Old photographs tucked away in a box or thrown into a drawer can be priceless reminders of everyday life of just a few decades ago in the fast-changing Emirates.
Family snaps of UAE's past
There are black and white portraits of loved ones who had long parted this world, Polaroids showing? precious memories of a new car or new clothes for Eid, and family ?studio images frequently embellished with backgrounds of flowers, hearts or landscapes from foreign countries.
Each photo tells a different story.
When a group of Emirati students at Zayed University dug into their own boxes and searched for these family photos, they found all kinds of buried treasures depicting forgotten snapped moments that had shaped their family's story.
"This is a photo of my father when he was about nine months old. I wonder why he is wearing a dress and a gold necklace?" writes Aya Al Hamra next to a black and white portrait photo of Dhaher, her? father, taken in Al Ain in 1963.
This photo is one of several baby snaps, some of whom were photographed with heavily lined eyes with kohl, or wearing funky sunglasses, in traditional clothing or overdressed with gold chains with babies' dummies dangling at their ends.
They comprise just one of the themes captured in a new book compiled from a student project at Zayed University.
Called Lest We Forget, the book is one of the first in-depth studies of amateur photographs taken by Emirati families. It offers rare insights into the private images of local life and culture. Running from 1958 to 1999, the book contains more than 150 photos carefully selected from a pool of nearly 400 snapshots.
Some capture simple moments, such as a colour photo dated 1979, showing a child on the floor on a blanket. Student Wadima Al Mazouri puts it into context by saying: "Every Emirati family had the same fuzzy tiger blanket because in the past choices were limited in the stores."
A photo provided by Mariam Al Thahab is dated 1970, from Mecca. We see her grandfather, Hafedh, and her grandmother, Fatima, at a pay phone, where they were "calling up their children after performing Haj. They would keep in touch like that".
Marwa Dalak contributed an undated colour photo of her sister as a child wearing a gutra. She was photographed "pretending to be a young man flirting on the phone", holding a bright blue dial phone.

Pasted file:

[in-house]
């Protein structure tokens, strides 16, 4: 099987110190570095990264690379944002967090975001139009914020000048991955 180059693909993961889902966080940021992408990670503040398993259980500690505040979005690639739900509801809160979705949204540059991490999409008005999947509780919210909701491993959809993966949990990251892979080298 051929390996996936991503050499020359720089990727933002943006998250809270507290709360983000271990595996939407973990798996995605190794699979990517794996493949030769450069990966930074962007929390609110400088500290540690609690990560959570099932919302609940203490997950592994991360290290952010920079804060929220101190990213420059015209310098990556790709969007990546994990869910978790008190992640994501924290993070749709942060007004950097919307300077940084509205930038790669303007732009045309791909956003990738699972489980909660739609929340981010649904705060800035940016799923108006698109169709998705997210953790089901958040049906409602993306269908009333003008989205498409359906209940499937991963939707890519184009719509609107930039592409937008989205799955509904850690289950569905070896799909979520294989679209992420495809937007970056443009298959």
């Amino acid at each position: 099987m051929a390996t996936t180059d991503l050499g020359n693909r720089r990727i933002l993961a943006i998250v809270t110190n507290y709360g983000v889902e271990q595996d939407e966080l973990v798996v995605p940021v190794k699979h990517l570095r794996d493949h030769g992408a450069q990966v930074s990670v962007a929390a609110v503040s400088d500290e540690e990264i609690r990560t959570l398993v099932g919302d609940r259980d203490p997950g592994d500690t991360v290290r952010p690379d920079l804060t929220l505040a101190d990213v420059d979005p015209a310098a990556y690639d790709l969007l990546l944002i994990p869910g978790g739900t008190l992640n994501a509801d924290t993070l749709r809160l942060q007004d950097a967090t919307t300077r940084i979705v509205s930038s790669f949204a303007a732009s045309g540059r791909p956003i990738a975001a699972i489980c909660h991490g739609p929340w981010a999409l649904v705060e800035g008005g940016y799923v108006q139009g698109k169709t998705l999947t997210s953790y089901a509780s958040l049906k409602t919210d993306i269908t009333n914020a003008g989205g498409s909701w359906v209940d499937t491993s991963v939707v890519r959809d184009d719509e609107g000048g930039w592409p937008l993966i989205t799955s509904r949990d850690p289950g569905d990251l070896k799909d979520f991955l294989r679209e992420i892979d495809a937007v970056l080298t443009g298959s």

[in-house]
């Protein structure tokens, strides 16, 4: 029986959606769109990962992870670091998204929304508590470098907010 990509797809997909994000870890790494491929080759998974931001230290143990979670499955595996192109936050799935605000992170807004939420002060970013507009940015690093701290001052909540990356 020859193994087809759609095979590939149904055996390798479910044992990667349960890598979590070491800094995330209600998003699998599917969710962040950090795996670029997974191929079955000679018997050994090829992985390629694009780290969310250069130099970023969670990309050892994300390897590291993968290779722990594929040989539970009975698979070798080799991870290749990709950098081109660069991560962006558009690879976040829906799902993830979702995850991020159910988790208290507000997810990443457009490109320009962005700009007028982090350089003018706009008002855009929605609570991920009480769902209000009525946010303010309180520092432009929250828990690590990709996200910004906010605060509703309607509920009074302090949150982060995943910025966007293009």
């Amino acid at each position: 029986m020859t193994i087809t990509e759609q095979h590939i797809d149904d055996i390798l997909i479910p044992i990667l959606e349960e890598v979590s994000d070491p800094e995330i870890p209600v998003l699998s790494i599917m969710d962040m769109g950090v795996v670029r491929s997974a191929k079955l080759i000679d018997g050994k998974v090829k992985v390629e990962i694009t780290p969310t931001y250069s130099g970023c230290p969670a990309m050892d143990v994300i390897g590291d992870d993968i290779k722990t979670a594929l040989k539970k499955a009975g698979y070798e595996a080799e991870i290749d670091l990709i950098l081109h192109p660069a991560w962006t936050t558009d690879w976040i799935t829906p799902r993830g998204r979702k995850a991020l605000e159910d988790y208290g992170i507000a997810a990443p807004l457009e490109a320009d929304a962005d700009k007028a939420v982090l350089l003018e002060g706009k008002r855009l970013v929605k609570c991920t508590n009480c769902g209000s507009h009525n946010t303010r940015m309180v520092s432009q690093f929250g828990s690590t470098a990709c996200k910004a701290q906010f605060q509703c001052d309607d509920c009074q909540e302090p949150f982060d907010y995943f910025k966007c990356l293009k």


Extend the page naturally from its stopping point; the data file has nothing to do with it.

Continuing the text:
Besides offering a view into their homes, there are photos capturing the sentiments and politics of the time, such as a snap contributed by Mariam Al Thahab. The black and white image shows her father's uncle in Qatar in 1960, wearing sunglasses and a blazer with his kandura, holding a photo of the late pan-Arab Egyptian leader, Gamal Abdel Nasser.
The project came out of a conversation between Michele Bambling, the assistant professor of art history at the university, and Karen Davies, the multimedia editor of The ?National.
They were "lamenting the dearth of published vernacular photography in the UAE", says Ms Bambling.
"I decided to ask students in my curatorial practices course if they would like to embark on a study of photographs taken by Emirati people over the course of the second half of the 20th century," she explains. "Published photographs of the UAE have largely been taken by non-local, professional photographers or by missionaries, oil companies, the media and the Royal family for purposes quite different that those of ordinary citizens."
The project began with a class of eight students in the spring term of 2011 and was developed over the next two and half years by four subsequent classes, with nearly 50 students involved.
"But the project is far from complete, as the story continues to be told with each new photograph," Ms Bambling says.
A limited number of books will be printed and given to the families, contributors and the sponsor of the project, the Abu Dhabi Music and Arts Foundation.
There are plans to release the book for sale to the general public within the year.